He smiled menacingly and threw his arms into the air, lifting the strange concrete-like ground which laid beneath me, or what looked like me. I was standing nearby, only I wasn’t me. “Well this is new,” I thought to myself. I held up what should have been my hand but nothing was there. There was no hand to lift. I watched Dr. Brown throw my body to the side, the pain flooding through us both as my body laid limp on the ground. I tried to run to myself-my body, I mean. I tried to call out to it but nothing happened. It was like I didn’t exist. Dr. Brown laughed maniacally, his chuckle booming through the strange half-city, half-mountain scene.
“And I thought you’d be the one to stop me,” he said, flying toward me as if he had no problem seeing him. I tried to speak but nothing happened. “Welcome to my psychological pocket dimension,” he said, somehow managing to sound more cheerful than my father when he explained rocket science to me. The entire place seemed to go through a metamorphosis period as it began to change around us until suddenly, the moment in time my father had explained the science to me existed, his smile larger than I had ever seen it before. His voice was sweet and patient as he lifted me onto his shoulders and walked me to the backyard to watch the scheduled rocket launch. I smiled at the memory, or I did internally. “Time flows differently here,” Dr. Brown said from beside my limp body, which upon further inspection, it appeared to be the same age I saw during the time of the memory. “Now,” he said, turning to me, or where I seemed to float in the room-like space. “I can get you to help me one of two ways,” he said mischievously. “By asking nicely, or with force,” he said. I tried to seem unamused, although how could one look unamused if they were nothing more than a floating consciousness.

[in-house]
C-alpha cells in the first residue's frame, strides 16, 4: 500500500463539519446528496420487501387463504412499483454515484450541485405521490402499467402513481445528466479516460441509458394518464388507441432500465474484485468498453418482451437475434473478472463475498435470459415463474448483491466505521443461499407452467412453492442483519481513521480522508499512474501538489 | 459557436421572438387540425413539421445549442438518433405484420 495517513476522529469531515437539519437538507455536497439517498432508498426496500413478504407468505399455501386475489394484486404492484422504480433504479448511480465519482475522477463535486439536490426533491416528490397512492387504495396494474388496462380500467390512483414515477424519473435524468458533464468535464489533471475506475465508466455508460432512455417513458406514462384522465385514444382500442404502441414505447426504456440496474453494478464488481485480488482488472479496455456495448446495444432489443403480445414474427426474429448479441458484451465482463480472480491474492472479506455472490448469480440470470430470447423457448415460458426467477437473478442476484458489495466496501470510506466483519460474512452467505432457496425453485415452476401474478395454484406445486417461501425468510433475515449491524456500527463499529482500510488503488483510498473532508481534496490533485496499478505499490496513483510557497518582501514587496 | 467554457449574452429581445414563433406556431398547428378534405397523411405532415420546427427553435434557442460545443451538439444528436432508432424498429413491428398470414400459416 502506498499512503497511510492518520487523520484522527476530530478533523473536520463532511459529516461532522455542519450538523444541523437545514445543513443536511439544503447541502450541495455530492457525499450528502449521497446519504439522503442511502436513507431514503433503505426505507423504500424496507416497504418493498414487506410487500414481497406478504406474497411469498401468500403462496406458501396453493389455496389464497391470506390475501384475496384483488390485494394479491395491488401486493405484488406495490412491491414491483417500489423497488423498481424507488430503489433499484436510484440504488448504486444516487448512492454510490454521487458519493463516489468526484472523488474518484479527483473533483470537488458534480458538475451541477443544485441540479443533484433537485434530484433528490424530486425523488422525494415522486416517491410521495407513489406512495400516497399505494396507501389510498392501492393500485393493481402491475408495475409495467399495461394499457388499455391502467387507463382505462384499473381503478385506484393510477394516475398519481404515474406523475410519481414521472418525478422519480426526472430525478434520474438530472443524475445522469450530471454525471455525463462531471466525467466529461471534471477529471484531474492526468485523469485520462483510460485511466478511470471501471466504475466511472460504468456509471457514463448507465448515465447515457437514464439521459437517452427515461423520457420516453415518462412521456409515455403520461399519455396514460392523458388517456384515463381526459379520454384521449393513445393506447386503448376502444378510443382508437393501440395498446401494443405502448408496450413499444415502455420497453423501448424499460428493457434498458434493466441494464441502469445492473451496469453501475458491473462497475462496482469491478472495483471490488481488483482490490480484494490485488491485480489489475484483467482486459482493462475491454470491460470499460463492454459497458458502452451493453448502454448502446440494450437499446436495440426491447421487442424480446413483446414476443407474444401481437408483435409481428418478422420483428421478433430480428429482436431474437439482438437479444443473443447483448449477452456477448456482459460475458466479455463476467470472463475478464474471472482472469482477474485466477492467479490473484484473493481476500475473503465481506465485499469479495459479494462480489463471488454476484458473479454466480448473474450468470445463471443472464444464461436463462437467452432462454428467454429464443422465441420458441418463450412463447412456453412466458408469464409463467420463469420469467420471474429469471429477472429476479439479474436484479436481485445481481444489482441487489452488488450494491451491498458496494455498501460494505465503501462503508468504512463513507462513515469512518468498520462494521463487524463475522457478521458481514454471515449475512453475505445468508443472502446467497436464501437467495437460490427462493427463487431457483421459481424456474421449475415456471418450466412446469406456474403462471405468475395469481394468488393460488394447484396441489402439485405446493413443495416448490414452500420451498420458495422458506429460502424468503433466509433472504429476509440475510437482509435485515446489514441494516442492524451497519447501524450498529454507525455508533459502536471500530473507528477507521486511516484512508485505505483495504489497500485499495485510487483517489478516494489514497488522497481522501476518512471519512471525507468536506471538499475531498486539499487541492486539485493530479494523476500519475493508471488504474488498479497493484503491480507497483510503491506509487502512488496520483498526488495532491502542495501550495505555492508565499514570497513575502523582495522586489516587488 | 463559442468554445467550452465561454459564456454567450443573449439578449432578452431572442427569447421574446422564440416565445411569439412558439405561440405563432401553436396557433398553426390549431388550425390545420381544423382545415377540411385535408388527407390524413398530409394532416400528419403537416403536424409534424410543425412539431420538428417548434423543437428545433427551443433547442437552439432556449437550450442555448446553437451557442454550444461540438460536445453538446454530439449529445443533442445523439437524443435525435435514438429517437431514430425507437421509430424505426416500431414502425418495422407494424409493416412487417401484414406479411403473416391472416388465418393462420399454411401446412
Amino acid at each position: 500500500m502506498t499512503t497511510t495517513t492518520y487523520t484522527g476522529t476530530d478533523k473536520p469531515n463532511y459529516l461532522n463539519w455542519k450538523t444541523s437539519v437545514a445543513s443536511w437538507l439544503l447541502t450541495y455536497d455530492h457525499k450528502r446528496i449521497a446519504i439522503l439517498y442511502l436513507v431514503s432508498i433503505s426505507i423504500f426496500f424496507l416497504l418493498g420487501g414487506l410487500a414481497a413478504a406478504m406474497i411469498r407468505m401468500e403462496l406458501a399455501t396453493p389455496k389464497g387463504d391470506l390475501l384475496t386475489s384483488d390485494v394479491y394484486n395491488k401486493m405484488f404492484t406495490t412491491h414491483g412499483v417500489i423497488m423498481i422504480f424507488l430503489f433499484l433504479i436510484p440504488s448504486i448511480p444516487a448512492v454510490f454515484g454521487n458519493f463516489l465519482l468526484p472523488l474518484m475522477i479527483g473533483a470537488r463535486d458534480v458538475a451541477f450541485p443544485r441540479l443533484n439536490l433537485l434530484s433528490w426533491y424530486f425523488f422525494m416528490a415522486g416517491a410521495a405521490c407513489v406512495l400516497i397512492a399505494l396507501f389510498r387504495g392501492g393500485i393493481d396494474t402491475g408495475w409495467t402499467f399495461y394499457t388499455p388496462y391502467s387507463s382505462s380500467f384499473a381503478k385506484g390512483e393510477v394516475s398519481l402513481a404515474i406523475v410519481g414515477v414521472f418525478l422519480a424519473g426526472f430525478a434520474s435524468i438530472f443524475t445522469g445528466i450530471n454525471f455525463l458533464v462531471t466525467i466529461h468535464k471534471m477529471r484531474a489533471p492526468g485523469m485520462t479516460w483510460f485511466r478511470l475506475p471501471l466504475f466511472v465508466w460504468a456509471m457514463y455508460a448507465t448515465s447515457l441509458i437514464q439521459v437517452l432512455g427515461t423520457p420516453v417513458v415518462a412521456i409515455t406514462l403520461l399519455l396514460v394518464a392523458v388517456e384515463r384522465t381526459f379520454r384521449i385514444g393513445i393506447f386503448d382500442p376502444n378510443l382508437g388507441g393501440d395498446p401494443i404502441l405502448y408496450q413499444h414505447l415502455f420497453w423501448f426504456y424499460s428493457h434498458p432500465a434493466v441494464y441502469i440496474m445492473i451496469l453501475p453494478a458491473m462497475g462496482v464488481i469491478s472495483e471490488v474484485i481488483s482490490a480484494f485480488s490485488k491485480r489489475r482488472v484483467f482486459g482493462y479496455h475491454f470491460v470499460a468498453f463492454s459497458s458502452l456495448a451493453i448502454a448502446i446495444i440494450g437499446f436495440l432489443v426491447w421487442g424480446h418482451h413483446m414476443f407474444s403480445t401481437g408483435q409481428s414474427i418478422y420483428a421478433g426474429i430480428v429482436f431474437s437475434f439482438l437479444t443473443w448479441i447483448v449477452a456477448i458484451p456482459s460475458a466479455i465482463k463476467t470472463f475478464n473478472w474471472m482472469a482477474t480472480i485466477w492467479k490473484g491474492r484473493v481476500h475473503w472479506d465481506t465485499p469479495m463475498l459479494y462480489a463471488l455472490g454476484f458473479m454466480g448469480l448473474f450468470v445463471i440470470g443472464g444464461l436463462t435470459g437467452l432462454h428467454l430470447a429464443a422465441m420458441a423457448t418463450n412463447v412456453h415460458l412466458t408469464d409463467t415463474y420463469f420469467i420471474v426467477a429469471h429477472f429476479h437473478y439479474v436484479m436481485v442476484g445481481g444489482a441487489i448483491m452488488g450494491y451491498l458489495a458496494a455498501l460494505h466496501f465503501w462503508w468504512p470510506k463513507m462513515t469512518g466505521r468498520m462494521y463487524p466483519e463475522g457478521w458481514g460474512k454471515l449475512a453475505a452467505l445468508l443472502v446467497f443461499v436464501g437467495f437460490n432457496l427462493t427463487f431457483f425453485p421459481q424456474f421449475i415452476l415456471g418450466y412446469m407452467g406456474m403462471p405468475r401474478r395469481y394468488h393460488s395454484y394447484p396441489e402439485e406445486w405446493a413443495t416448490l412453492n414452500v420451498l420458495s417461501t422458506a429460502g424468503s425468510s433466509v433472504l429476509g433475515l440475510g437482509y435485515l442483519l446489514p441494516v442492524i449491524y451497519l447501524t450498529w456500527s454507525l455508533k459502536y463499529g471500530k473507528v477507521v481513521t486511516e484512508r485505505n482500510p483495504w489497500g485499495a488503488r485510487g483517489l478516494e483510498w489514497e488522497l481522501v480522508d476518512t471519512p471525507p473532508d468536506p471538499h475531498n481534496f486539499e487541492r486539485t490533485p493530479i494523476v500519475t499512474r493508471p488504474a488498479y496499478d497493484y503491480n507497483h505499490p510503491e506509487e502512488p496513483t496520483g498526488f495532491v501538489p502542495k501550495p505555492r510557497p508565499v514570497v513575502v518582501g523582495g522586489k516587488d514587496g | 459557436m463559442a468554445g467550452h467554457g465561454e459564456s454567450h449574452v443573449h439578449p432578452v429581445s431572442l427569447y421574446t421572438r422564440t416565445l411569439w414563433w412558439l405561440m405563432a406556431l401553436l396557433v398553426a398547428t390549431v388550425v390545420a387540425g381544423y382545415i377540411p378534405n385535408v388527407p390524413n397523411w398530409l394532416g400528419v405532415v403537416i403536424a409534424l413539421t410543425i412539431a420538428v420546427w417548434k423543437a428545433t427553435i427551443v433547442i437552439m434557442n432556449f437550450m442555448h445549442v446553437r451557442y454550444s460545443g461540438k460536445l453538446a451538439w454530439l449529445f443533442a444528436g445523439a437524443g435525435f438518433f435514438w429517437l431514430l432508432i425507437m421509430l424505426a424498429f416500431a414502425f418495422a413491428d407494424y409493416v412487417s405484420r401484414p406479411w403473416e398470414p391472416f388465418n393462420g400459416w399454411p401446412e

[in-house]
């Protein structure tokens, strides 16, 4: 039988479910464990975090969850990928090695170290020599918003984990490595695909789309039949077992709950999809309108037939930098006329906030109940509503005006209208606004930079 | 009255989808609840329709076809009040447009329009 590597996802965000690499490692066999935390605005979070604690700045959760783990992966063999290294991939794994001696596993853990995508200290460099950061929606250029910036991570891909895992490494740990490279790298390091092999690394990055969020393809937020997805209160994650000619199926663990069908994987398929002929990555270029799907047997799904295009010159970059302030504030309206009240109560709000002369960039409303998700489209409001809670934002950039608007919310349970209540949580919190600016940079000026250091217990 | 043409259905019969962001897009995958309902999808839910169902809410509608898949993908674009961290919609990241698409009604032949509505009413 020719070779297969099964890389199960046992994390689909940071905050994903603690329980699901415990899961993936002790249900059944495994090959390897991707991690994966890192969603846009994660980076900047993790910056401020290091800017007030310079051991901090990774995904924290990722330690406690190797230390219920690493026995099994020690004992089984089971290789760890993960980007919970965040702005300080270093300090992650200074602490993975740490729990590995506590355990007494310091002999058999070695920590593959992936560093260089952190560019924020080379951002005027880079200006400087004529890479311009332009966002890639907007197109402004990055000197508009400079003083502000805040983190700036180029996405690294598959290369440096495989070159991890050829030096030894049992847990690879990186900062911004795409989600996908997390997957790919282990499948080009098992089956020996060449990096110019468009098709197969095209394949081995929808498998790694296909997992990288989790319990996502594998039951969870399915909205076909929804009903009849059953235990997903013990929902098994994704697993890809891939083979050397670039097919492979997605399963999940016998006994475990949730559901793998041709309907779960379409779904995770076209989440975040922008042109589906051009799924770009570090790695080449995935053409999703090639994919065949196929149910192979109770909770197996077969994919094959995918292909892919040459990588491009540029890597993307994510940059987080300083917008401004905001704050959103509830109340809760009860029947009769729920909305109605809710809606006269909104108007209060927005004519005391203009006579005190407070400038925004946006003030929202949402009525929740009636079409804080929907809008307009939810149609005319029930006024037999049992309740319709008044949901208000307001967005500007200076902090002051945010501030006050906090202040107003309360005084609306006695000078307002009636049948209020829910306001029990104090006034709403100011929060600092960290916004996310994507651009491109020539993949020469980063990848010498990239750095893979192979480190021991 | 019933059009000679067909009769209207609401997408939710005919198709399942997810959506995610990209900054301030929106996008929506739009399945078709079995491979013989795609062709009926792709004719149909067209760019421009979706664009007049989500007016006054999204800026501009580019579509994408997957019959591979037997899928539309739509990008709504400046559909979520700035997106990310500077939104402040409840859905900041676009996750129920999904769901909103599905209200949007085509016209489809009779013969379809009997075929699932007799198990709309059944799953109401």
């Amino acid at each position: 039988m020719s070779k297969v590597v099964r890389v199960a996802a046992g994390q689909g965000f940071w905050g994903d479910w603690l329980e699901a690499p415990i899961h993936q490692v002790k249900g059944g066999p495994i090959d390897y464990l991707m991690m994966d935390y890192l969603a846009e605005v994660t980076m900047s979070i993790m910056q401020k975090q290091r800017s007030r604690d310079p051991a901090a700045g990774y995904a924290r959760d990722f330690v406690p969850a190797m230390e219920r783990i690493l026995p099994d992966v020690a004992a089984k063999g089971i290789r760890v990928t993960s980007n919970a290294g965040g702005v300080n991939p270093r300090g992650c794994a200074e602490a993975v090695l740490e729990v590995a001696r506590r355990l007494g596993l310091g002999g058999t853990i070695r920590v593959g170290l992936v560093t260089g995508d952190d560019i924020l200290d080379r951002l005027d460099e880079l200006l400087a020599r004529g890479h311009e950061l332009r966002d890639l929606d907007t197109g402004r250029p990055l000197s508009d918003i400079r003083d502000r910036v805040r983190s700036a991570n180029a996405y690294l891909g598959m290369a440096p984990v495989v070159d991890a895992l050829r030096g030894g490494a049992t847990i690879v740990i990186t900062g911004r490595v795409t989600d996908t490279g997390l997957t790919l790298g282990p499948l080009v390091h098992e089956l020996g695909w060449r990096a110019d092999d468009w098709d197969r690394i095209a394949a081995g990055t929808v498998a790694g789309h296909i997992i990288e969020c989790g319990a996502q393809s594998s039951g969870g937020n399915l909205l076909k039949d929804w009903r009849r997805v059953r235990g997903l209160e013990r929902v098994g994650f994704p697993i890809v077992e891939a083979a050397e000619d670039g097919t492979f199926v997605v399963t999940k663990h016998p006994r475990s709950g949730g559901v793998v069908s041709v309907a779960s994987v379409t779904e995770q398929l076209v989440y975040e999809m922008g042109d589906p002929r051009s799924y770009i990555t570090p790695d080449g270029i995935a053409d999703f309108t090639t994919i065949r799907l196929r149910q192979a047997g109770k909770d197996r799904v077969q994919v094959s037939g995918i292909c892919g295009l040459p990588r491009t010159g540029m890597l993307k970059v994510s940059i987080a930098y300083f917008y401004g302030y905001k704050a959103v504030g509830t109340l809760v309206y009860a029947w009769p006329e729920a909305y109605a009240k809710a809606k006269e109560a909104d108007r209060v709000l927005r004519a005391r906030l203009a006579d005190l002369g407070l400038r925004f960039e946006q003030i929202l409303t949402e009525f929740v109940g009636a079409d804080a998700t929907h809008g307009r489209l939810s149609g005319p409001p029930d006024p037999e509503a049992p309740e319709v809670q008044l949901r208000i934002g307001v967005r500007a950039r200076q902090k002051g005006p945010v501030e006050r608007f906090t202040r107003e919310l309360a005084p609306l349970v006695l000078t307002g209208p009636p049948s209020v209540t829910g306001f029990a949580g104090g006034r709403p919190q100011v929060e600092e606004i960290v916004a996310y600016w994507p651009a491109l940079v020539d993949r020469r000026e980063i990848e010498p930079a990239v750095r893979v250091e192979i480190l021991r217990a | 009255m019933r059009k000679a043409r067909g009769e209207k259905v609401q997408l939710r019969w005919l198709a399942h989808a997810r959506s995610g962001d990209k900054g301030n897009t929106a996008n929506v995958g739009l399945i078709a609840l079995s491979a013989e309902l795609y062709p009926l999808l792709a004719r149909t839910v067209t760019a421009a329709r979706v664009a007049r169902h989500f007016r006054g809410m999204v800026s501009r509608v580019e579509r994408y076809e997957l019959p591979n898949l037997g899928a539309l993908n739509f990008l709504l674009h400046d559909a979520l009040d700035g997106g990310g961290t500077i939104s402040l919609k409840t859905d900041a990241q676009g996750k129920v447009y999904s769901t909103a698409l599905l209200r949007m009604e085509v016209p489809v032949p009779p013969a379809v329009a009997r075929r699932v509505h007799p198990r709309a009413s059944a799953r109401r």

“What kind of force can you possibly use on someone who is basically nothing more than an idea?” I wondered.
“An excellent question,” the voice of Dr. Brown rang through the pocket dimension and seemed to shake the walls of my childhood home. “You see,” he said. “I control everything that happens in this pocket dimension, so I can force you to help me, or I can ask nicely,” he said, his voice oily and his smile greasy.
“Then why not just do that and save me the agony of listening to your stupid voice try to frighten me?” I asked myself, knowing an answer would come.
“Because, my Dear Child. That would mean both of us would be stuck here forever and although I don’t really care whether or not you get stuck here, in fact, I’ll have to kill you anyway whether or not we escape, I won’t be able to see how my beautiful new future is going to work out for my species,” he said rather sadly. “I mean it is undoubtedly going to work, but there’s nothing like watching a really nice plan work out perfectly.”
“Oh,” I said, unsure of why I was offended by his words. What could have been expected by the psychopath, genius alien mass-murderer? “Alright,” I said, doing my best to recall the sound of popping my knuckles for effect. “Let’s get on with the imprisonment of both of us.”
He sighed and glared at where I hovered in the corner.
“You know,” he said as he thrust his arms into the air and began a dance not unlike a traditional Hawiian dance. “I really thought you were smarter than this,” he said as strange sparks began to erupt from his fingers.
“It’s not my intelligence you should be worried about,” I said sassily, watching a silver key dance across his chest. “It’s how angry I get when I get bored,” I said absent-mindedly as I tried to shield my plan to get the key from Dr. Brown. I had learned about pocket-dimensions in school and from what I had learned, the person who created them also had some way to release themselves. I knew what Dr. Brown was planning. He thought if he could keep me where I was for long enough, that being away from my body would strengthen my mind while also dulling my will to keep him from winning. He thought that he could simply escape and keep me trapped in here to power the machine, but he was wrong. I was ready. All I needed to do was appear ignorant to his plan until the right moment and then snag it. This was my chance.